Album Review: The Heliocentrics and Mulatu Astatke (2009)

The first time I’d heard of Mulatu Astatke was in Jim Jarmusch’s film Broken Flowers (2005). I became obsessed with a track from the film called Tezeta, by Astatke from the Afro-Latin Soul album. Known as the father of Ethiopian Jazz, Astatke’s music reflects his experience, born in Ethiopia, musically trained in the UK and USA and taking a keen interest in Latin music. This background and his prowess on the vibraphone, conga drum, percussion and keyboard made his work unique and influential.

With success early in his career, his work lost international popularity by the 1980s until it was rediscovered again in the nineties by collectors.  His appearance in the Ethiopiques series and in Broken Flowers reawakened Astatke to the mainstream. A bit of a favourite for samplers and producers his work can be heard in the music of Kanye Wes, Cut Chemist and Damien Marley amongst others.

The Heliocentrics are led by Malcom Catto and involve a large group of musicians who make music that is kind of, well…hard to explain. It’s not abstract enough to be called experimental, it’s not consistent enough to be called funk or fusion. It’s not really any one thing and yet it is definitely singular in it’s sound. With sound bites and phrases that have been pulled from all over the musical universe, I think this quote from Stones Throw says it well, ‘influence from the funk universe of James Brown. But there’s also the disorienting asymmetry of Sun Ra’s music. The cinematic scope of Ennio Morricone. The sublime fusion of David Axelrod’.

That brings me to the album review, The Heliocentrics and Mulatu Astatke. These two entities have come together to create something a little bit more jazzy than pure Heliocentrics and more progressive than Astatke alone. This album has some really cool beats, some raw and scratchy fiddle,  floating piano phrases and mellow production. You can read reviews of the album all over the place. I’m not here to review it in the context of the universal music landscape, I want to talk about it in the context of this blog.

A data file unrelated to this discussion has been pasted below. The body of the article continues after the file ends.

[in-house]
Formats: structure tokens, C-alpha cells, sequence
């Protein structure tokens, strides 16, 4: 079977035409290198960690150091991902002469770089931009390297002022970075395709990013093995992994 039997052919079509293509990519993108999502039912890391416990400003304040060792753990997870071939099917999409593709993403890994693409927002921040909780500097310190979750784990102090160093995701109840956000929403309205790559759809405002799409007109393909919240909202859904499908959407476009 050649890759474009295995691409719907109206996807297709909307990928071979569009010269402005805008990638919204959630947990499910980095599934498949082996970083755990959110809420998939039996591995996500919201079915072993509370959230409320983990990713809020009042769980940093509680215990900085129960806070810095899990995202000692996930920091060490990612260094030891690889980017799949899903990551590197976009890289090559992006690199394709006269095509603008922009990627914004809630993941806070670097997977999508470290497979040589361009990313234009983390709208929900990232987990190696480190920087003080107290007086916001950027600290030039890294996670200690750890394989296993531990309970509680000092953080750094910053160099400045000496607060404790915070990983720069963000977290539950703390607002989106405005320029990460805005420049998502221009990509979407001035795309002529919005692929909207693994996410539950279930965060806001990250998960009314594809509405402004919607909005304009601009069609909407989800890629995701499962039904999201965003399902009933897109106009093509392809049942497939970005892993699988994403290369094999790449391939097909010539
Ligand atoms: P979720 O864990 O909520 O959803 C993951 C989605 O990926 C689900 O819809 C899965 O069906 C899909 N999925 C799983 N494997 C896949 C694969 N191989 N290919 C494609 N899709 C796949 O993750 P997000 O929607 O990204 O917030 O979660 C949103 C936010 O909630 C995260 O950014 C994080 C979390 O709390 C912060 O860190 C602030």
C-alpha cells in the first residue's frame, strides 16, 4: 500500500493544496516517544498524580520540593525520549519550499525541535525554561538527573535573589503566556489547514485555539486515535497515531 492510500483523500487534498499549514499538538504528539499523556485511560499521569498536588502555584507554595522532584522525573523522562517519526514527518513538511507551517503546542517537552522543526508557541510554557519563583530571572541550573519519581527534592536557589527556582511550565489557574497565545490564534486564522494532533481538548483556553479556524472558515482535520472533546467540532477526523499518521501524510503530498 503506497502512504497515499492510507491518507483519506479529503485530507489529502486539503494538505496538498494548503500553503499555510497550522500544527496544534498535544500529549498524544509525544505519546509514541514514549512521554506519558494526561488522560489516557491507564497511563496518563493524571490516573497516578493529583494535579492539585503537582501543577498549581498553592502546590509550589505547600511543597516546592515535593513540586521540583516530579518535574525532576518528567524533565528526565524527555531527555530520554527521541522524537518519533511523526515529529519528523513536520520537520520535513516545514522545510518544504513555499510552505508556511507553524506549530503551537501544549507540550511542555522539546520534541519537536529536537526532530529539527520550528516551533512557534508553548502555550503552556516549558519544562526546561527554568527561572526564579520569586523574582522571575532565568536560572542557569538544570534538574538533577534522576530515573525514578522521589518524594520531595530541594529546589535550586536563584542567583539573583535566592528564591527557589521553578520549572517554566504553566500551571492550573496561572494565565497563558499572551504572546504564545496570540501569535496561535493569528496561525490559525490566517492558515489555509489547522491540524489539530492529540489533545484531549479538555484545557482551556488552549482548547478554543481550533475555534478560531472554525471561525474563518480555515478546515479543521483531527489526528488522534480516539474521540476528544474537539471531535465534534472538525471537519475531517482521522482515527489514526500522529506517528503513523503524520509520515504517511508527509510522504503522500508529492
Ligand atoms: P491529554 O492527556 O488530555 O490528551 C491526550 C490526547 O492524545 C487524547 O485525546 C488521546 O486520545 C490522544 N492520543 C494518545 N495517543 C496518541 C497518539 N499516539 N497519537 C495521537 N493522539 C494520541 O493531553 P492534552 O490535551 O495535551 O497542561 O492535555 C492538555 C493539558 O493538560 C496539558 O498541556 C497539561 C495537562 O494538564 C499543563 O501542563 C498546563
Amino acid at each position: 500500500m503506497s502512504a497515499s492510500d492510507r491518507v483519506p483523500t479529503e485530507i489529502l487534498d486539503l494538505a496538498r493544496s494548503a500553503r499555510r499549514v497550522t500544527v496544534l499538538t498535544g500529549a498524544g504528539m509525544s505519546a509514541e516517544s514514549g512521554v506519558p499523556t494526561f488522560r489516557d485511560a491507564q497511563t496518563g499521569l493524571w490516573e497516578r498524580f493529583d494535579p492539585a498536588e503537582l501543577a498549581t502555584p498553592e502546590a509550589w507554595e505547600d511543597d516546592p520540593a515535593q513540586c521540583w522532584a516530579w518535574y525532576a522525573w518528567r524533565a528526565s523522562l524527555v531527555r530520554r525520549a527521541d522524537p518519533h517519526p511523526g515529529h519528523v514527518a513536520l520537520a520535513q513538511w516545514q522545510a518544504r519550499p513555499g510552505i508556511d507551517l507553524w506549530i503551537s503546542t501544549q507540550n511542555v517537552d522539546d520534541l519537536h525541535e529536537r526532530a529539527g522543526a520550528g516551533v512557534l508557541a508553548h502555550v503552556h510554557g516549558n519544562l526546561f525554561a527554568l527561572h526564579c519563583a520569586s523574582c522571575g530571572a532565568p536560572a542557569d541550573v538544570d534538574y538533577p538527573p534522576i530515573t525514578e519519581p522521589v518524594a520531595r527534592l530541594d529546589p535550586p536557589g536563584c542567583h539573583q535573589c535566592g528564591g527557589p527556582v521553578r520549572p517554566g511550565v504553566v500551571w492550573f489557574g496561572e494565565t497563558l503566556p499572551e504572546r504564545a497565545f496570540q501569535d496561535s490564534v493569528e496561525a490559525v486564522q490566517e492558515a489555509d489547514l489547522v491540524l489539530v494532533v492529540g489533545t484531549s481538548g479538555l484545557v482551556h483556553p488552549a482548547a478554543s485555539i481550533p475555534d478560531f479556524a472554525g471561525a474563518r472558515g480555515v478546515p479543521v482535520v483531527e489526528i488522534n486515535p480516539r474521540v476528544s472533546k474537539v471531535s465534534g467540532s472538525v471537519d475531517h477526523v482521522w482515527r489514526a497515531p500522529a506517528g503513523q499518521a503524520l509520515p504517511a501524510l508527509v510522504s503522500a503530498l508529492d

This album is sexy and smokey and very funky. It has a repetitive, hypnotic quality reminiscent of a David Lynch film soundtrack. The music is a little too distracting and changeable to be used as a soundtrack to writing or composition. But it would be perfect for any of the other arts in terms of setting a scene of gritty, retro, Ethio-funk. At times it sounds like the soundtrack to a seventies car chase scene or a blaxploitation film. Some of the dirty, bass brass reminds me of the betrayal scene in Godfather 2 when Freddo takes Michael, Senator Geary and Johnny Olaf to a sleazy sex club in Havana. It also reminds me of the bass sax sound of Morphine. However, the variety of the music and ethnocentric vocal samples and snippets prevents this album from being sleazy. It has a nice blend of variety and consistency that makes for a pleasant listening experience without being challenging or boring.

Indelibly Astatke, you can recognise the Ethiopian modes throughout the album and it’s nicely complemented by The Heliocentrics’ edgy, progressive interpretation. It’s a great album to dip your feet into the pool of Ethio-funk without being completely submerged in the sound of the seventies. Perfect postmodern listening.

You can buy this album directly from Stones Throw Records or any good record store. It’s also worth checking out the Broken Flowers soundtrack, which contains three Mulatu Astatke tracks and various other worthy songs from various other worthy artists.

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